Companies Advancing Stem Cell Therapies Could Also Advance Your Portfolio Dollars

by: Glen S. Woods

Editors' Note: This article covers a micro-cap stock. Please be aware of the risks associated with these stocks.

Stem cell therapies are becoming mainstream. From giant pharmaceutical companies like Baxter International (NYSE:BAX), which is conducting a Phase III clinical trial using its CD34+ stem cells derived from a patient's own bone marrow to treat myocardial Ischemia, to small startups like Stemline Therapeutics (NASDAQ:STML) developing treatments to target cancer stem cells, the stigma of developing stem cell therapies to treat some of the most ravaging disease known to man is in the rear view mirror.

According to a U.S. National Academy of Sciences Report, 104 million patients could benefit from stem cell therapies (also called regenerative medicine) for diseases such as cardiovascular disease, autoimmune diseases, diabetics, amyotrophic lateral sclerosis (ALS), and a number of other diseases. The upside potential for investors in this budding field appears to be quite high as more and more companies are developing new stem cell products. Today more companies are developing stem cell therapies as part of their research and development pipelines. The U.S. stem cell market was at $5.37 billion in 2011, and is expected to rise to $8.88 billion by 2016.


NeoStem (NBS) I believe has become a company that will be a major player in the future of not just stem cell therapies but the stem cell industry as a whole. With smart acquisitions and novel stem cell products, NeoStem has advanced to be named the fastest-growing technology, media, telecommunications, life sciences and clean technology company in the Tri-State New York area by the Deloitte Technology Fast 500, and number seven in North America.

NeoStem continues to be on the forefront of novel stem cell developments with its very small embryonic-like stem cells (VSELs™), which act like embryonic cells without the negative baggage. Gearing up for a Phase II trial in 2014 for regeneration of bone tissue damaged by periodontitis, VSELs technology makes it possible to have the cells actually differentiate into target tissue and create true cellular regeneration. The technology has already created bone from cells in mouse models, and is in studies for macular degeneration, retinal disease, bone regeneration and osteoporosis.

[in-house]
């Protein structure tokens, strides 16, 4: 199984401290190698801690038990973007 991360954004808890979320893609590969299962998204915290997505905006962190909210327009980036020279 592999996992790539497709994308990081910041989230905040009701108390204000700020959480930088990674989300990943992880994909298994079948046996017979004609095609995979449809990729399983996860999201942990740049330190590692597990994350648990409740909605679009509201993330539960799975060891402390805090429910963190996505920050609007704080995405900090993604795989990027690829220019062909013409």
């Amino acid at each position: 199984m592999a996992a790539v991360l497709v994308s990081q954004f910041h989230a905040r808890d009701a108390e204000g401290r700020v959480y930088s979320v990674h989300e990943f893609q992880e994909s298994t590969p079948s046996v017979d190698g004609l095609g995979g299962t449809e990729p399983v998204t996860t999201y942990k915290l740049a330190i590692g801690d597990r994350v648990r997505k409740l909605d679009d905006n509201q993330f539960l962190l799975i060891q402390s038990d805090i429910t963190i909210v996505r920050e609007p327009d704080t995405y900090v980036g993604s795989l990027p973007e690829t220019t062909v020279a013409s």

Through the company's acquisition of Amorcyte, NeoStem is developing a treatment for cardiovascular disease. The company's AMR-001 platform, an autologous bone marrow derived CD34+ stem cells therapy that is currently in Phase II trials, has shown to increase microvascular blood flow in the myocardium (heart muscle) via angiogenesis (which is the development and formation of new blood vessels.) AMR-001 has shown to reverse post-heart attack induced restriction of blood supply, which results in rescuing tissue from eventual cell death.

On September 13, 2013, the Data Safety Monitoring Board recommended continuing the clinical trial following a third interim data and safety review. Coronary heart disease is the leading cause of death for both men and women, and the cost of the disease in the U.S. is $108.9 billion annually. After a first heart attack, approximately 20% of the patients will die within the first year, and the risk rises with patients over 65 years of age, which is why so much is riding on AMR-001's Phase II clinical trial for the preservation of heart function after a severe heart attack.

The company also plans on utilizing AMR-001 for further application, and expects to file an IND for its use in arresting the progression of congestive heart failure and treating the associated comorbidities of that disease. It is also evaluating filing an IND for the treatment of traumatic brain injury.


Athelos, another NeoStem acquisition, is developing what could be a billion-dollar platform using a person's own human regulatory T cells (Treg) to fight some of today's most chronic diseases. Athelos, which is in collaboration with Becton Dickinson (NYSE:BDX), has managed to inhibit pathogenic immune responses by enhancing Treg cell numbers and function. Tregs have the potential to treat autoimmune diseases, including steroid resistant asthma, type 1 diabetes, and other autoimmune diseases.